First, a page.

geoscience

The complementary fields of geology and geophysics are combined in one interdisciplinary department, with graduate degrees offered in both disciplines. The undergraduate degree is in geology and geophysics.

Geology offers unusual opportunities to interweave knowledge from many disciplines in the study of natural Earth phenomena. Those who enjoy the challenge of integrating different kinds of information into a unified interpretation will find geology particularly satisfying. Most geology students enjoy travel and have a strong interest in the natural environment as it is today and as it has developed through the past 4.5 billion years. A natural capacity for historical and sequential thought, inductive reasoning, and three-dimensional perception is helpful, and these skills will be developed. Geological investigations are becoming increasingly quantitative and experimental, and thus require some computer experience and a strong foundation in chemistry, physics, and mathematics.

The student of geophysics is interested in developing a quantitative understanding of the structure and dynamics of the Earth's interior from the shallow crust to deep core. Courses in geophysics apply basic physical laws and processes, such as those governing gravity, magnetism, heat flow, and seismic wave propagation, to the study of the Earth. An undergraduate may choose to concentrate in geophysics, but professional employment in the field often requires an advanced degree. Most students who pursue advanced study and careers in geophysics major in geology, physics, mathematics, or engineering as undergraduates.

Background Requirements

(Exceptions for Geophysics and Engineering Geology Track noted below)

  1. A one-year course sequence in calculus: MATH 221 Calculus and Analytic Geometry 1MATH 222 Calculus and Analytic Geometry 2 recommended; MATH 211 CalculusMATH 213 Calculus and Introduction to Differential Equations, or any combination of calculus courses, including transfer credits, that totals at least 8 credits at the intermediate level, is acceptable.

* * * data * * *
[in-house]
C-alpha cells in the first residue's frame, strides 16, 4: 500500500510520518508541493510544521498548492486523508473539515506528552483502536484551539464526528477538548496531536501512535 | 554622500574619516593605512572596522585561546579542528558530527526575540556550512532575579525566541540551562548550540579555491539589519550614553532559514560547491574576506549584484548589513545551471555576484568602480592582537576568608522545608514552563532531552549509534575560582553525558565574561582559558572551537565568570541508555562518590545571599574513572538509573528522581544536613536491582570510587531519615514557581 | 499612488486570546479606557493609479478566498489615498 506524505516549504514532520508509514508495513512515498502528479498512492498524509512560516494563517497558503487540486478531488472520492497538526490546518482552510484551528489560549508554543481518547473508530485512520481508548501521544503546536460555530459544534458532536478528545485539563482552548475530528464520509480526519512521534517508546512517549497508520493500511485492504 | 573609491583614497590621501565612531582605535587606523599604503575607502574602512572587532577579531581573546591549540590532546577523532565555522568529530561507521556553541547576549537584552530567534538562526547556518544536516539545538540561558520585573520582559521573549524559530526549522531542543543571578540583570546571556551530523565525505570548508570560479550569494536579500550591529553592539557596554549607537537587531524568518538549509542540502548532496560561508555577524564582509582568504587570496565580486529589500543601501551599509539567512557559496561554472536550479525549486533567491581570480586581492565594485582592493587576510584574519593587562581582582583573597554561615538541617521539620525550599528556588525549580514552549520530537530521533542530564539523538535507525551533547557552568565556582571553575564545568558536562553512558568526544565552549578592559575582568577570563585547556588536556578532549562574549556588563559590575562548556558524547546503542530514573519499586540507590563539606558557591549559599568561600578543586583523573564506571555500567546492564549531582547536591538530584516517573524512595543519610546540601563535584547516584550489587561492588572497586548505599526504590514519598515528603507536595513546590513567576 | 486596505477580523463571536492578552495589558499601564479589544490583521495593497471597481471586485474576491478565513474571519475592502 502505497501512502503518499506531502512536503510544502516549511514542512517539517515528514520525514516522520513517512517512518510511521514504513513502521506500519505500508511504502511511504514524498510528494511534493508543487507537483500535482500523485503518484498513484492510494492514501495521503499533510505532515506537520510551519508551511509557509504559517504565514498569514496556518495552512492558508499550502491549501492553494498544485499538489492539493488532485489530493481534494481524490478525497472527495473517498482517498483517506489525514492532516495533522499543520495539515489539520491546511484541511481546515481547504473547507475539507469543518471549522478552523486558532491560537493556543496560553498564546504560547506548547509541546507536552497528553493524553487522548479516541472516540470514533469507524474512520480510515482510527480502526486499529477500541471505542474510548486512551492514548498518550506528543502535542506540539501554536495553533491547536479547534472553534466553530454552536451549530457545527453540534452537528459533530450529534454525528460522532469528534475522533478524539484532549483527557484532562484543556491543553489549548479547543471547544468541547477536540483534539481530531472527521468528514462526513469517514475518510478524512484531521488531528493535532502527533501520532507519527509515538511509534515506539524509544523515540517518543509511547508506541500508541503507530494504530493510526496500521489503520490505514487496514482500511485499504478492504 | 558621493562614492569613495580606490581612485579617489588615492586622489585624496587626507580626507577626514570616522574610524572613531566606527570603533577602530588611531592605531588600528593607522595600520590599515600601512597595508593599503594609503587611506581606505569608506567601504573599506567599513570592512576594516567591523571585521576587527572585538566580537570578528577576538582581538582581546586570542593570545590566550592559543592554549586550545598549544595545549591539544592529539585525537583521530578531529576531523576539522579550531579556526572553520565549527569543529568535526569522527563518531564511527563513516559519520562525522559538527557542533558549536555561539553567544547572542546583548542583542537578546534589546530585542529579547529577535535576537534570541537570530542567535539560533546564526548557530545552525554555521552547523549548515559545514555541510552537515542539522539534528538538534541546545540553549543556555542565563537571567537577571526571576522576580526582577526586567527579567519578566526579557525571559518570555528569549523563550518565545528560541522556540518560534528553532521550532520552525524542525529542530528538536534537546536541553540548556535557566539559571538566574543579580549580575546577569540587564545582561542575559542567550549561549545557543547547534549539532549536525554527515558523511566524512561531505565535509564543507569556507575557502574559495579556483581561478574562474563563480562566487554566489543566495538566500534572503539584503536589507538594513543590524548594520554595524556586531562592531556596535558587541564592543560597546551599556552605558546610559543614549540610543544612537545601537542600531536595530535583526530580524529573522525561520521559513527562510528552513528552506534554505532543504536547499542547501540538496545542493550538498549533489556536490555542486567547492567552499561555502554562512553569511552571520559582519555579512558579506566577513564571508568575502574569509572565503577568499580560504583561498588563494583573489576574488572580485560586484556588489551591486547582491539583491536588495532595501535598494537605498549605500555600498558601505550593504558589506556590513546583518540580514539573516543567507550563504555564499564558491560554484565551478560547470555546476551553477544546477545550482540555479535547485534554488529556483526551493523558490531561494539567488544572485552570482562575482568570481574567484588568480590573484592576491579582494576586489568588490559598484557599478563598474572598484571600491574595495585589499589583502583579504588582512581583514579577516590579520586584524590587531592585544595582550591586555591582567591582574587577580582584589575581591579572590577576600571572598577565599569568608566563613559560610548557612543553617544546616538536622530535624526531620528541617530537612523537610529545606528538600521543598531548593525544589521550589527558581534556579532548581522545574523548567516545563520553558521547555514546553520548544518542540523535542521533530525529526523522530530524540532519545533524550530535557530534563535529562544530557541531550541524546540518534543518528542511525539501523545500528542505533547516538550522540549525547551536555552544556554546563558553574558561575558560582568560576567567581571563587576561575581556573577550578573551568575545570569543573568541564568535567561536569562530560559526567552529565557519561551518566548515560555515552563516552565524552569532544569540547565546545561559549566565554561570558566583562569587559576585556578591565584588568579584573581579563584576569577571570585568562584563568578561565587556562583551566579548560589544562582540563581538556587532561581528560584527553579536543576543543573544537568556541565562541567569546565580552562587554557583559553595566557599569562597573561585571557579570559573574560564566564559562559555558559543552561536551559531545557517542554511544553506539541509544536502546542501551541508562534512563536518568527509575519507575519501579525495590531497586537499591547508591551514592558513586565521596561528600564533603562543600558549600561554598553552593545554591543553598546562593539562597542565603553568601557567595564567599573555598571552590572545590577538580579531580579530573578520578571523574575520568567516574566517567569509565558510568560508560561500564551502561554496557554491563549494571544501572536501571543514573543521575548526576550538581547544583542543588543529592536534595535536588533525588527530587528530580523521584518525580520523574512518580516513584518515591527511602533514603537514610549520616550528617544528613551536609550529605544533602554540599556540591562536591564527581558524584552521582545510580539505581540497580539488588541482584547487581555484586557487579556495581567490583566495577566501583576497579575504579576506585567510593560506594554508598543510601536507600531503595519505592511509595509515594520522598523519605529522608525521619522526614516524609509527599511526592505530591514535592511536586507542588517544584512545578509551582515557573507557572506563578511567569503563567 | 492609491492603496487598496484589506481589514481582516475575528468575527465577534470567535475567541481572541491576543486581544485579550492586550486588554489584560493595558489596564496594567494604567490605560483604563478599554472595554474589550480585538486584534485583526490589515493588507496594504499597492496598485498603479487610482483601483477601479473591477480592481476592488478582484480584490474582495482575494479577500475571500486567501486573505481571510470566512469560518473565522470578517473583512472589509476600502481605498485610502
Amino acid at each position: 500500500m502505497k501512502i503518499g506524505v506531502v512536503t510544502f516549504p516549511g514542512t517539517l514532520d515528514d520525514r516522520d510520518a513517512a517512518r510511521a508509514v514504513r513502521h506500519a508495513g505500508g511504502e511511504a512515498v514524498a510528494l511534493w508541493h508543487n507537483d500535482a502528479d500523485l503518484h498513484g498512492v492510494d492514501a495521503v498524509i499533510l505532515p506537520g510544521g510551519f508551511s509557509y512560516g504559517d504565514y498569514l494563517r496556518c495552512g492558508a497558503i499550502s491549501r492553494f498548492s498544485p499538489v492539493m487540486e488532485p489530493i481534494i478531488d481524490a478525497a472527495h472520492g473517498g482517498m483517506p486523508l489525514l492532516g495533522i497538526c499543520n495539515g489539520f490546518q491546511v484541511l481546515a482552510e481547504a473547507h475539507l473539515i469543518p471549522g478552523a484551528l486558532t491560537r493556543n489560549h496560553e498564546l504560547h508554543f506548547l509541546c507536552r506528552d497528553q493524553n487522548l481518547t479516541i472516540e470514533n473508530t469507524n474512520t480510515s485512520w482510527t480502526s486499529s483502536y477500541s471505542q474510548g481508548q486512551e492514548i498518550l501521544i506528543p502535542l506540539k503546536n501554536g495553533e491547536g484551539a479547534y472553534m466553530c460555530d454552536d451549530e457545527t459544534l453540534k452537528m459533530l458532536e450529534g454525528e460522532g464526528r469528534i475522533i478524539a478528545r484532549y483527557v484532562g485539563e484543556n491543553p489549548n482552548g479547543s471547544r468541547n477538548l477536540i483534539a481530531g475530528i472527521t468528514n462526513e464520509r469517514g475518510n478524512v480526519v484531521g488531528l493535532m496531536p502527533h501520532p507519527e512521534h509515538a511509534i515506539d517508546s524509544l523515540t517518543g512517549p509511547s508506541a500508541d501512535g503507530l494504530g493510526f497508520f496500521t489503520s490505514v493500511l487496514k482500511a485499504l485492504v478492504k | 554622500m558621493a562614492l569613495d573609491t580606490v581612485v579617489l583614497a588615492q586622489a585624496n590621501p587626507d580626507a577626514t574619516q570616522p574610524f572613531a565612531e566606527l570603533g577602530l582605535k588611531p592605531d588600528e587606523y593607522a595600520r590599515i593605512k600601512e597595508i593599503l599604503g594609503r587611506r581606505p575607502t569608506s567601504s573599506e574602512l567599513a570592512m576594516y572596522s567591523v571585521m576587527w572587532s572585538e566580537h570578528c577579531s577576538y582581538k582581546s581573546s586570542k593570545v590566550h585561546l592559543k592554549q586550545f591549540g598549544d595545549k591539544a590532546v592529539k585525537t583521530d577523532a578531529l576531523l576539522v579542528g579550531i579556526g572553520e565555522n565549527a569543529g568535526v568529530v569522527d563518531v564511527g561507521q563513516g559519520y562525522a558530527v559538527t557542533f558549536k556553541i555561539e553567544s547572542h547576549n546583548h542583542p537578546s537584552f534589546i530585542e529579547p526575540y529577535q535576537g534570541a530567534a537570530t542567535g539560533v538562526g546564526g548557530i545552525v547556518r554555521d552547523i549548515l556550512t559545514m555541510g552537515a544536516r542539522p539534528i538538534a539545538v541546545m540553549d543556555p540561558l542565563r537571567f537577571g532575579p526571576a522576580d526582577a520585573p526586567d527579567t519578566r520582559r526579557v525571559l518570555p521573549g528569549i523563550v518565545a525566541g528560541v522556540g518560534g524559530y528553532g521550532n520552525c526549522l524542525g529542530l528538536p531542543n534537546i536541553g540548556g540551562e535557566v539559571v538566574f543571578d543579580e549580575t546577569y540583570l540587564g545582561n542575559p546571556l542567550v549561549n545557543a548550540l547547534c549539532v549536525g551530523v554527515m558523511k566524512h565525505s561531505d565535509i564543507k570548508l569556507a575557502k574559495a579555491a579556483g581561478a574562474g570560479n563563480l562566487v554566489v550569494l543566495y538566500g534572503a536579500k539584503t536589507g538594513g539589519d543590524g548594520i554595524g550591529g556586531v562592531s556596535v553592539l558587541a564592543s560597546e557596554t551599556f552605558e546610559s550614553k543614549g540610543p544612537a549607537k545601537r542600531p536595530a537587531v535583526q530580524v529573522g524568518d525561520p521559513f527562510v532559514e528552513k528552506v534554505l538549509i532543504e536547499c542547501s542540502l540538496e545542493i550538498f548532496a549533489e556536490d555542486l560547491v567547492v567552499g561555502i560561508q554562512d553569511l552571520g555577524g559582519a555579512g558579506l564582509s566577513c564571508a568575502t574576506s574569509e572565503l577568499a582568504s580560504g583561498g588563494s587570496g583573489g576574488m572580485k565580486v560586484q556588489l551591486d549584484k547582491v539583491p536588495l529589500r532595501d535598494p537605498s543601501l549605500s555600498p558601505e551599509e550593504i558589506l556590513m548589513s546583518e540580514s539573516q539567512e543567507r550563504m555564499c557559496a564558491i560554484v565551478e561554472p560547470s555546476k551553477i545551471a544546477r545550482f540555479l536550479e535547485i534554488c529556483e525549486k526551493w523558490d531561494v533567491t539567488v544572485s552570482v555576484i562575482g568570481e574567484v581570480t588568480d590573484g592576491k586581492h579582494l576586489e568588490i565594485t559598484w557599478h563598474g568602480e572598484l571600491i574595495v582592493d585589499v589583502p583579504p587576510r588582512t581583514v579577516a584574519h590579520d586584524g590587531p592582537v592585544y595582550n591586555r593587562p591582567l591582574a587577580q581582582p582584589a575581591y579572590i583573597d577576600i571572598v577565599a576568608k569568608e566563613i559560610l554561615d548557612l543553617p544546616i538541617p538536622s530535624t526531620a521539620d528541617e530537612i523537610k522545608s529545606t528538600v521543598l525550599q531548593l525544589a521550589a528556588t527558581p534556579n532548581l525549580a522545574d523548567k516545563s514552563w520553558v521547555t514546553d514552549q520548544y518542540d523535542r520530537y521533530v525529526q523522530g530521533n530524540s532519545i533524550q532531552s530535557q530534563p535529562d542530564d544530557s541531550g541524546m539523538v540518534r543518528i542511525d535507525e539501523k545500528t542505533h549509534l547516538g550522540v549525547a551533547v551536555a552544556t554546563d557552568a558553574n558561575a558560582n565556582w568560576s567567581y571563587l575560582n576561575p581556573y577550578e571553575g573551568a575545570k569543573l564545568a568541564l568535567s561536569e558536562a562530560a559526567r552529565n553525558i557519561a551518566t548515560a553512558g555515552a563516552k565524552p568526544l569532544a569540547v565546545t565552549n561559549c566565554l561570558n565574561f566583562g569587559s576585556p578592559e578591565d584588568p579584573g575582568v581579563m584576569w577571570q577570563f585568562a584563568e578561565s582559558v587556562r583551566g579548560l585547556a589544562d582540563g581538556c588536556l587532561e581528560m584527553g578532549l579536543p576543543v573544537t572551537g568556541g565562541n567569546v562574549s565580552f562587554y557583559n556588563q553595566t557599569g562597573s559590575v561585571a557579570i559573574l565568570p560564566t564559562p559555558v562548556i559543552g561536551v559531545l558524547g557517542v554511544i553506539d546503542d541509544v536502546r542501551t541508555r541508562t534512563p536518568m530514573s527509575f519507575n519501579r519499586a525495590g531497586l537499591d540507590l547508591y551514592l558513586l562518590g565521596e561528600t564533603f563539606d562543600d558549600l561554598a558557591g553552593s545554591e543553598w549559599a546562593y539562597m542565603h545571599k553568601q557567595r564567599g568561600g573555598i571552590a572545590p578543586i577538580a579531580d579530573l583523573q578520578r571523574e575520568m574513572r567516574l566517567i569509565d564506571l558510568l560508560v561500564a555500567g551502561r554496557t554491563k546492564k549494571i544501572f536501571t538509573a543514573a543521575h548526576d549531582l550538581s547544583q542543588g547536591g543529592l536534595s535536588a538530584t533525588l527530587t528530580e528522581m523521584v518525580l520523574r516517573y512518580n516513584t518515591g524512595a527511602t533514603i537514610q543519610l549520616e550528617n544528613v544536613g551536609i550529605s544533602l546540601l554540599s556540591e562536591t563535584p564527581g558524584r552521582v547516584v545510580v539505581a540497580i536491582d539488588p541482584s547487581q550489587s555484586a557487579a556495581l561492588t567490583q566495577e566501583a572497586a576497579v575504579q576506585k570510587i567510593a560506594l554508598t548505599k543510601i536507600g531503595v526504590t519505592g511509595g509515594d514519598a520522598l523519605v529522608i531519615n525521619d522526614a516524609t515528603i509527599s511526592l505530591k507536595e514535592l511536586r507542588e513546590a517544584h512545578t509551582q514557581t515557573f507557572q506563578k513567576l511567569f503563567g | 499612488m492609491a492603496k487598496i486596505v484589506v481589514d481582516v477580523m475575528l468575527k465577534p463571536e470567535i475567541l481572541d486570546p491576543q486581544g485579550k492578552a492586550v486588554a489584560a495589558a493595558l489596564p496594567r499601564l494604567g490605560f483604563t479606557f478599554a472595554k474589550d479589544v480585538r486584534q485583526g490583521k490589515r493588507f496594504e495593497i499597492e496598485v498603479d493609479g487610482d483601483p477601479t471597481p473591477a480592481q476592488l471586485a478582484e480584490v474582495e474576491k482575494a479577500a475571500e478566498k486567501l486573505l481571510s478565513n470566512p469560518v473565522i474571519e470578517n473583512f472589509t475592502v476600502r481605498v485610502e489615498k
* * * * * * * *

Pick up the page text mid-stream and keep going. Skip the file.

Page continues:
2. The equivalent of a one-year course sequence in general chemistry: CHEM 109 Advanced General Chemistry recommended; CHEM 103 General Chemistry ICHEM 104 General Chemistry II, or any combination of general chemistry courses, including transfer credits, that totals at least 8 credits, is acceptable.
  3. An equivalent of a one-year course sequence in general physics that totals at least 8 credits: PHYSICS 207 General PhysicsPHYSICS 208 General Physics recommended; PHYSICS 103 General PhysicsPHYSICS 104 General Physics, PHYSICS 201 General PhysicsPHYSICS 202 General Physics, PHYSICS 247 A Modern Introduction to PhysicsPHYSICS 248 A Modern Introduction to Physics, or any combination of general physics courses, including transfer credits, that totals at least 8 credits, is acceptable. Students preparing to specialize in paleontology may, with approval of the Undergraduate Studies Committee, substitute ZOOLOGY/​BIOLOGY/​BOTANY  151 Introductory BiologyZOOLOGY/​BIOLOGY/​BOTANY  152 Introductory Biology or other appropriate courses in biological sciences for the physics requirement.

Declaring a Major

To declare a major in geology or geophysics, students must have taken one of the following geoscience courses:  GEOSCI 202 Introduction to Geologic Structures, GEOSCI 204 Geologic Evolution of the Earth, or GEOSCI/​G L E  360 Principles of Mineralogy. Students must meet with an undergraduate advisor and complete a Major Declaration Form.

University General Education Requirements

All undergraduate students at the University of Wisconsin–Madison are required to fulfill a minimum set of common university general education requirements to ensure that every graduate acquires the essential core of an undergraduate education. This core establishes a foundation for living a productive life, being a citizen of the world, appreciating aesthetic values, and engaging in lifelong learning in a continually changing world. Various schools and colleges will have requirements in addition to the requirements listed below. Consult your advisor for assistance, as needed. For additional information, see the university Undergraduate General Education Requirements section of the Guide.